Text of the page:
Think of building a tall house with just one pillar — not very sturdy, right? You’d need at least four pillars to make it strong. It’s the same deal when it comes to making a successful business. You’ve got to set up several strong pillars to make it work.

So, what are these four pillars?

We’ve got Cyndi Lesinski here to explain. Cyndi has been working in real estate for more than 21 years and is the CEO of Cyndi Lesinski & Associates, a top 1% real estate team in Southern California.

But Cyndi didn’t always work in real estate. She started as a social worker, wanting to help people and make a positive impact. After 15 years, she realized that what she learned as a social worker could also help people with their homes.

In this chat with Ruben Dua, founder and CEO of Dubb, Cyndi talks about the four important pillars of a successful business: promotion, process, people, and pivoting.

She stresses the need to keep up with changes in real estate, use technology, and take on new challenges, especially in social media. The conversation also touches on the idea that negative thoughts attract more negativity, both in personal and professional life. Cyndi also talks about the common scarcity mindset in business.

Overall, Cyndi’s experiences and perspectives provide valuable insights for individuals entering the real estate business or seeking personal and professional growth.


The Four Pillars of Profitability


Staying True to Yourself and Stepping Out of Your Comfort Zone

When it comes to self-promotion, it’s a common struggle not to cross the line between being confident and being pushy, let alone determine where the line even begins. While the goal is to make people aware of your presence and potentially build business connections, the fear of being too assertive can be intimidating.

This challenge often brings about a lingering anxiety, making us question if there’s a way to effectively market ourselves without overthinking it.

They say to not be pushy and instead focus on building a strong social media presence, connecting with your audience, and shaping your brand. The hope is that, over time, people will naturally show interest and want to collaborate.

For Cyndi, this advice holds up. Staying true to yourself and your work sets the stage for things to fall into place eventually. 

However, you have to understand that part of this is stepping out of your comfort zone.

“I want to be able to sell a home to a current sixth grader.”

This is Cyndi’s real estate mantra. It might sound strange, almost ridiculous, but it actually shows her commitment to putting herself out of her comfort zone—her dedication to learning and adapting, especially with technology.

She recognizes that if she doesn’t keep up with the times, her real estate business may not live long enough to see the realization of her goal to facilitate a home sale for a present-day sixth grader.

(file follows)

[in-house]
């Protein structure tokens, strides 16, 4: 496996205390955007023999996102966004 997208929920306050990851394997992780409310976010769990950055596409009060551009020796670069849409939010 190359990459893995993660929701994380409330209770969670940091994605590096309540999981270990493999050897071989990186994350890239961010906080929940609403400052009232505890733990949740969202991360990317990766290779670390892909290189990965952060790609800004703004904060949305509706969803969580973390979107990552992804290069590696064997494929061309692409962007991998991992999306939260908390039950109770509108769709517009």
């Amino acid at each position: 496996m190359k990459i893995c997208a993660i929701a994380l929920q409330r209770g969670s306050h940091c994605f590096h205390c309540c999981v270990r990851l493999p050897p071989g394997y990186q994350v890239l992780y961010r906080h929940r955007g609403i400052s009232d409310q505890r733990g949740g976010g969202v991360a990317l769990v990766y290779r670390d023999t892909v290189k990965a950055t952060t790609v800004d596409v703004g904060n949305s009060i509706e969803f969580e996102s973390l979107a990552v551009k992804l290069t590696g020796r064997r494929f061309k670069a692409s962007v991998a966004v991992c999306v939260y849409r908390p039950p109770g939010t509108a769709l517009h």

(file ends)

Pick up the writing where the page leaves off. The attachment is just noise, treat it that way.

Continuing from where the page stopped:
Understanding the ways our fear of discomfort manifests is crucial, particularly when it leads to self-scrutiny that results in paralysis. Many individuals post videos on social media, only to feel insecure about their appearance, speech, or harbor general self-doubt.

Here’s the reality check: people are generally not as critical of you as you are of yourself. It’s essential to extend kindness to yourself and acknowledge the effort you’ve invested in putting yourself out there. Respect the courage it takes to embrace vulnerability and recognize that others are likely more supportive than your self-judgment might suggest.

Cyndi refrains from watching her own social media videos. Her perspective is grounded in the understanding that her audience doesn’t demand perfection from her, and she recognizes that there’s no obligation for her to meet such an unrealistic standard.


Help People, Always

Regardless of your market or industry, there will always be someone in need of assistance. While it may not guarantee an immediate business transaction or a closed deal, providing help remains a fundamental and ethical approach. After all, at its core, isn’t sales about assisting people in the first place?

When a prospect expresses a reluctance to buy, it’s essential not to hastily terminate the relationship. It’s plausible that what you’re offering may not align with their current needs. Taking the time to understand their specific requirements can potentially pave the way for a more fruitful relationship in the future.

Consider the possibility of directing them to the services they genuinely need. Such assistance can evoke lasting gratitude, and they might even share their positive experience with friends. Remember, everyone has a friend, and a satisfied client can become a valuable advocate for your business.

Finding an Accountability Partner

If you’ve always wanted to make social media videos but keep putting it off, consider asking someone to be your accountability partner. It’s not always about managing time poorly; sometimes, we just need someone to push us, cheer us on, and keep us committed.


If Nice Guys Finish Last, Do Mean Ones Finish First?

In the course of her career, Cyndi has frequently been advised to pursue a real estate profession due to her “niceness.” However, for Cyndi, mere kindness doesn’t guarantee success. The notion that nice individuals finish last is often posited, but the truth is, it’s not about being mean; it’s about having a strategic approach. Success is not merely a byproduct of niceness; it requires a well-defined process.


When you look back at how your business started and where it is now, what next steps do you think will lead to further progress?

Cyndi initially built a significant career in social work before deciding to pivot into real estate. It’s not that she disliked social work, but sometimes we need to acknowledge that we aren’t destined to remain in one place forever.

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